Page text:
Inside an undercover sex trafficking operation by Rowan County deputies

ROWAN COUNTY, N.C. — In early March, the Rowan County Sheriff’s Office gave Channel 9′s Hannah Goetz exclusive access to their undercover sex trafficking operation.

>> “9 Investigates: The Rescued”

The two-day operation involved 21 officers and over 270 man hours.

Here’s how it worked: First, detectives reached out to women through online prostitution advertisements.

“They’re basically just an advertisement for escort services,” said Rowan County Lt. Ryan Barkley with Criminal Investigations. “It’s hundreds of dollars at a time, and it’s for sexual acts.”

“We would basically just, kind of try to act like you’re actually trying to solicit their services,” said Det. Ryan Dangerfield with the Special Victims Unit. “But ultimately, we’re trying to get them to come meet with us.”

They set meetings with the women so they could talk to them alone and ask if they needed help.

“The human trafficking aspect of it, you’re not going to find them until you meet them, and this is the only way to meet them,” Barkley said.

“We want to get a snapshot of human trafficking and trafficking in Rowan County,” Sheriff Travis Allen explained.

The goal

The operation went after alleged traffickers and tried to rescue their victims.

“We’re not really concerned about an adult woman that is consenting with an adult male, even though it is against the law. That’s not our focus,” Allen said.

As far as the women detectives met through the ads, Allen said deputies were only asking them for information.

“We’re not necessarily looking to charge the ladies. We might not charge a single one, even the ones that show up. But we hope to gather information from them. Make them be comfortable. Do you know of any ladies that are being trafficked? Even though you may not be, can you help us find some victims, it may be, that we can help,” he said. “So this is really what we’re looking for. We’re not looking for the arrest. We’re looking for information. We’re looking for a snapshot, a picture so that we can know what’s going on in our community.”

Goetz asked why the operation is unique from others the department has done in the past.

“You can’t find anybody that has any experience in this. So our detectives are up there, they’re learning as they go,” Allen said. “They’re putting on this mission, this operation, and they’re -- literally, like you saw -- walking through it, talking through it as they go in initial stages. Because there’s nobody to show them this, there’s very few people that have this type of experience.”

‘Then the adrenaline kicks in’

After days of planning and responding to online ads, the detectives were ready to move forward with meeting the women. Additional officers, paramedics, and other backup resources were standing by.

Anyone that arrived with one of the women would be detained until law enforcement decided whether they should be charged.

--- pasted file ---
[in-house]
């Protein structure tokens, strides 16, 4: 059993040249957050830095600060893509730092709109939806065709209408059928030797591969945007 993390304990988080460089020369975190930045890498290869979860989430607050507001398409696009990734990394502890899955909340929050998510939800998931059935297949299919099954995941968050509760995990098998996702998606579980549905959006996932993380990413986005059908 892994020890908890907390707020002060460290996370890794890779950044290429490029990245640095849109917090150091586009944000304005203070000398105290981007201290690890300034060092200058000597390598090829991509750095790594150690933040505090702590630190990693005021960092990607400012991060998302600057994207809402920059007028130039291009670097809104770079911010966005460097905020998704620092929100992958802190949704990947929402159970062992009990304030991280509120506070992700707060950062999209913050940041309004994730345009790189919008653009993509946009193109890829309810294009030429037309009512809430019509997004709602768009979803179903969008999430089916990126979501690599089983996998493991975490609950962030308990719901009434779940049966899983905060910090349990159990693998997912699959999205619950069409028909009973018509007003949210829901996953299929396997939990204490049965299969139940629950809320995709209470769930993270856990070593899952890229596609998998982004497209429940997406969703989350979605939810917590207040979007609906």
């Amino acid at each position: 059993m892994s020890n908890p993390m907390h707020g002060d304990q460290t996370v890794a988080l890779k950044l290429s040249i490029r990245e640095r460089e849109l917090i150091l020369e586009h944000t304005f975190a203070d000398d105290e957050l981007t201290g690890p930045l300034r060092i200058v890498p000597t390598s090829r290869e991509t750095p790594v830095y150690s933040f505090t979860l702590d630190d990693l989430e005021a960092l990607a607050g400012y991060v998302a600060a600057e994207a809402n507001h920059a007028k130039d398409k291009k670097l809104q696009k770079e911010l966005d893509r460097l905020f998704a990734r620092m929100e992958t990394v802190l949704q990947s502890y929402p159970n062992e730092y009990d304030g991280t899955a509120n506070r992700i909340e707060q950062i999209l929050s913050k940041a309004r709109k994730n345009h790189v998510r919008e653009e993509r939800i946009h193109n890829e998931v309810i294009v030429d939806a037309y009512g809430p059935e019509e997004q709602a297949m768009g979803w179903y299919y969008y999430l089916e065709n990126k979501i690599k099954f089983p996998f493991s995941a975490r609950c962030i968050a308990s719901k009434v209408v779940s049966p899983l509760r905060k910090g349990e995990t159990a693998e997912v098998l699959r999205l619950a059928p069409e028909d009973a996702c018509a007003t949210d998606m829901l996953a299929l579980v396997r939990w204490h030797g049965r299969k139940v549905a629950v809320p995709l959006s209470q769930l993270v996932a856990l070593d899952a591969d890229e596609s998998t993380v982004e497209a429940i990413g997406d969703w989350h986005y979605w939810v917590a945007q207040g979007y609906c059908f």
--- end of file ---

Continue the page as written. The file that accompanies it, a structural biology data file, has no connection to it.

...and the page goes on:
A local hotel agreed to serve as the meeting location. Officers had two adjoining rooms -- one for takedowns, the other for surveillance.

“So we wanted to make sure that we did this as safely as possible, not only for us, but for them,” Det. Barkley said.

Detectives stationed cameras inside the room and in the hallway outside the room, “so that we see when our suspect has came into the room, so we know when to move in and know what we are expecting, or have an idea of what’s happening in the room before we actually go in,” they said.

Then, they set times to meet with the women. One of the detectives at those meets was Det. Christopher “Rooster” Greer.

“I was the undercover officer responsible for meeting these individuals that we communicate through online, essentially just meeting with them, speaking with them, and getting them in the hotel room for the takedown team,” Greer explained.

″The adrenaline kicks in. You’re trying to make sure everything goes smooth,” he went on to say. “You got to try to play cool and calm and not try to alert what you’re actually doing there.”

″We took officer safety very seriously. We had people inside and outside, we had people in the lobby, just making sure that from start to finish, we had eyes on whoever was there,” Barkley said.

Once people arrived at the hotel, the takedown teams detained them. They were searched, interviewed, and offered help.

“Once they did show up, we could detain them and make sure they didn’t have a weapon, and then back down and let them know, ‘Hey, we’re not here to ruin your life. We’re here to help you,’” Barkley said. “‘And to make sure that you get resources -- if you want them, we’re here to give them to you.’”

>> To read about how deputies rescued a 16-year-old girl from being trafficked, click here.

Hannah Goetz

Hannah Goetz, wsoctv.com

Hannah is a reporter for WSOC-TV.

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